Since the mid-1990s, artist Megan Geckler has been focused on large-scale, site-specific artistic interventions. She experiments with off-the-shelf construction items, lifting them out of familiarity and recontextualizing them into a new environment via precise and layered form.
Geckler received her BFA from Temple University’s Tyler School of Art in Pennsylvania and her MFA from Claremont Graduate University in California. In 1999 she discovered flagging tape, a mass-produced product that is used to temporarily demarcate construction zones. Flagging tape has since become Geckler’s signature material. The versatility and translucency of the plastic ribbon lends itself to being layered and woven, which allows her to expand upon the rather limited palette of colors and reimagine this simple material as complex geometric artwork and architectural line drawings. In 2012 Geckler began working with hand-dyed ropes and cords, polished and coated metals, printed glass, sublimated dye on aluminum, and other durable permanent media.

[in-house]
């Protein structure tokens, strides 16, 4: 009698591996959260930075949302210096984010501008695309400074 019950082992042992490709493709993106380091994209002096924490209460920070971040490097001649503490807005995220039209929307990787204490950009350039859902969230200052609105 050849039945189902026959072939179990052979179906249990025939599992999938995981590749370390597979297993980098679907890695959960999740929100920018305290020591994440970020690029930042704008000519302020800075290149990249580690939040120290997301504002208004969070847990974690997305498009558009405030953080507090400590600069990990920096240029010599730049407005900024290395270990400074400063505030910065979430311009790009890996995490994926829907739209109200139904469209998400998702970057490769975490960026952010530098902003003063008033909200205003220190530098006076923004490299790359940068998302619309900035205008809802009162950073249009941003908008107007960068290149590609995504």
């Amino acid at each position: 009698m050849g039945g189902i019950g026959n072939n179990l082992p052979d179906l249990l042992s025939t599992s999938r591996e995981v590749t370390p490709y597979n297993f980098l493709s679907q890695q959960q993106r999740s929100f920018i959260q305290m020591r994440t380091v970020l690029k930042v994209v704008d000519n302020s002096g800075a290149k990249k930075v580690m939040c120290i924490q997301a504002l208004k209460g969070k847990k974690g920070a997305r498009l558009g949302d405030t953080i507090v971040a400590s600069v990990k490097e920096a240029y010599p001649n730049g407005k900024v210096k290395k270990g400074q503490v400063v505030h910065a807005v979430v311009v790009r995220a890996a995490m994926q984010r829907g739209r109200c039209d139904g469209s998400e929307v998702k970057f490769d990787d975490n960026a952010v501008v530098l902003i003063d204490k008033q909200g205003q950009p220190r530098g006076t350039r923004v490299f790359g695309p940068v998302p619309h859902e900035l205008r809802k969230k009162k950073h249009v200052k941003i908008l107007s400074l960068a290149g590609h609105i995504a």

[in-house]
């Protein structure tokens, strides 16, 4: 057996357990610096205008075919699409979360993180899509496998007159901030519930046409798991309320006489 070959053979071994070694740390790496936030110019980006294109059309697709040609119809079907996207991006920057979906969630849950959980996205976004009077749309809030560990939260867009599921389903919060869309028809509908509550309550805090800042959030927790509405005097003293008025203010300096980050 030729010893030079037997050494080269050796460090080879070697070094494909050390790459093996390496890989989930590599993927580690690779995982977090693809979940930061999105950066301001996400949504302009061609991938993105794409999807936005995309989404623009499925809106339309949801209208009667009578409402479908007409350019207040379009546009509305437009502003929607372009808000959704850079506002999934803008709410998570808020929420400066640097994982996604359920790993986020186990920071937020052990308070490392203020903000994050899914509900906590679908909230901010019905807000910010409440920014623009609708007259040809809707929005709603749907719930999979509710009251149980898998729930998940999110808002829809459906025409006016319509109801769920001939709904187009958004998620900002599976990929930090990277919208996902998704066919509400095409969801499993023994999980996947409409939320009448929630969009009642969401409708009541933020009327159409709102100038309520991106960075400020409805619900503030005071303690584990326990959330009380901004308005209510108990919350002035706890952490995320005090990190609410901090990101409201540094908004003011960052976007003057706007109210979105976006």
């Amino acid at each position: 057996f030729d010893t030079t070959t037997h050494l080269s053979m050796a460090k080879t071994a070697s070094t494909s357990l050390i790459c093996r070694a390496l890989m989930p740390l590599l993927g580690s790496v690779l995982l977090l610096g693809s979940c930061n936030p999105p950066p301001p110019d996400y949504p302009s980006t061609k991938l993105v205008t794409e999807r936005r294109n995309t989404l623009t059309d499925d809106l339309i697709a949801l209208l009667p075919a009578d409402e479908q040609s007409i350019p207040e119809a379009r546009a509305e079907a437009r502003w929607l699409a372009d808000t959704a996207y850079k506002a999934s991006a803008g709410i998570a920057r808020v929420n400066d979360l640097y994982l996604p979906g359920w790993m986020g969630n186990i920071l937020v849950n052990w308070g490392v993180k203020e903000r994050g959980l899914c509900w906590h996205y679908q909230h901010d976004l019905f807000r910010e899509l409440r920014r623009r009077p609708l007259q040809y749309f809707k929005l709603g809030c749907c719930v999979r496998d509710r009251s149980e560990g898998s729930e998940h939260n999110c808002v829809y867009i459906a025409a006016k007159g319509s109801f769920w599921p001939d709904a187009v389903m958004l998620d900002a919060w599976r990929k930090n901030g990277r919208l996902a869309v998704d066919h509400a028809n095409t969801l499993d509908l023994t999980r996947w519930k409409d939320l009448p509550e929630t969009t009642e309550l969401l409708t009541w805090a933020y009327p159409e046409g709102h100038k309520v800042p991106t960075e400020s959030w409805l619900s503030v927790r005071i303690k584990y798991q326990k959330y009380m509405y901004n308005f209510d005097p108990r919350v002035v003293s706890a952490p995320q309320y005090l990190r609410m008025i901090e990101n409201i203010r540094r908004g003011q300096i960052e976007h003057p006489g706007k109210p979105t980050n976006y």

Using math and physics, Geckler creates an immersive experience for viewers and invites them to reimagine spaces. Her installations have been exhibited in Australia and the United Kingdom and across the United States. In one of her most noted pieces, Geckler adorned the Human Rights Campaign offices in June 2017 with 49 larger-than-life ribbons, one for each of the lives lost at the Pulse nightclub shooting in Orlando, Florida. The piece was titled 49 and was covered by The Washington Post.
Geckler currently lives and works in Los Angeles.
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